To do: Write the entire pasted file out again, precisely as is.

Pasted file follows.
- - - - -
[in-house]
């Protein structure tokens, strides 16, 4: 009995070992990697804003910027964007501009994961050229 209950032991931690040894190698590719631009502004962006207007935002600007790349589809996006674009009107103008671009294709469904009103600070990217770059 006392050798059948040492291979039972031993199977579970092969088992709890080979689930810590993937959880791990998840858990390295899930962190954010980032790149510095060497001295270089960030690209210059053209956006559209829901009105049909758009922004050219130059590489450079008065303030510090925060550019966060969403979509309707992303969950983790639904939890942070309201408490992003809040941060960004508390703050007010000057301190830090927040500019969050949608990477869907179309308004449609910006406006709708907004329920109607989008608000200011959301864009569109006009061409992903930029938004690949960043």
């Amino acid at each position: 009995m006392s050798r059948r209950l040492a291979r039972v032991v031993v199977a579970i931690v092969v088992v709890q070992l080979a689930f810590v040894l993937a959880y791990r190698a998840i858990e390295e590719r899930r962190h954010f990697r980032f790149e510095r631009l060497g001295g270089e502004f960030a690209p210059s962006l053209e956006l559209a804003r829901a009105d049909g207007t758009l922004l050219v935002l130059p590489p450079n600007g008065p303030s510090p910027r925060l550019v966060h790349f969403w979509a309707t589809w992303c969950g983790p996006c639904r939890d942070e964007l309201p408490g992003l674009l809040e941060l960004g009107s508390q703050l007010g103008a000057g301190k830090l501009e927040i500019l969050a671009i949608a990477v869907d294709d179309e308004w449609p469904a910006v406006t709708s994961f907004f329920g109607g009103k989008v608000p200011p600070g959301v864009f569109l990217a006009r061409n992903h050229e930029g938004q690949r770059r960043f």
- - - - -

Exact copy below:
[in-house]
């Protein structure tokens, strides 16, 4: 009995070992990697804003910027964007501009994961050229 209950032991931690040894190698590719631009502004962006207007935002600007790349589809996006674009009107103008671009294709469904009103600070990217770059 006392050798059948040492291979039972031993199977579970092969088992709890080979689930810590993937959880791990998840858990390295899930962190954010980032790149510095060497001295270089960030690209210059053209956006559209829901009105049909758009922004050219130059590489450079008065303030510090925060550019966060969403979509309707992303969950983790639904939890942070309201408490992003809040941060960004508390703050007010000057301190830090927040500019969050949608990477869907179309308004449609910006406006709708907004329920109607989008608000200011959301864009569109006009061409992903930029938004690949960043």
């Amino acid at each position: 009995m006392s050798r059948r209950l040492a291979r039972v032991v031993v199977a579970i931690v092969v088992v709890q070992l080979a689930f810590v040894l993937a959880y791990r190698a998840i858990e390295e590719r899930r962190h954010f990697r980032f790149e510095r631009l060497g001295g270089e502004f960030a690209p210059s962006l053209e956006l559209a804003r829901a009105d049909g207007t758009l922004l050219v935002l130059p590489p450079n600007g008065p303030s510090p910027r925060l550019v966060h790349f969403w979509a309707t589809w992303c969950g983790p996006c639904r939890d942070e964007l309201p408490g992003l674009l809040e941060l960004g009107s508390q703050l007010g103008a000057g301190k830090l501009e927040i500019l969050a671009i949608a990477v869907d294709d179309e308004w449609p469904a910006v406006t709708s994961f907004f329920g109607g009103k989008v608000p200011p600070g959301v864009f569109l990217a006009r061409n992903h050229e930029g938004q690949r770059r960043f």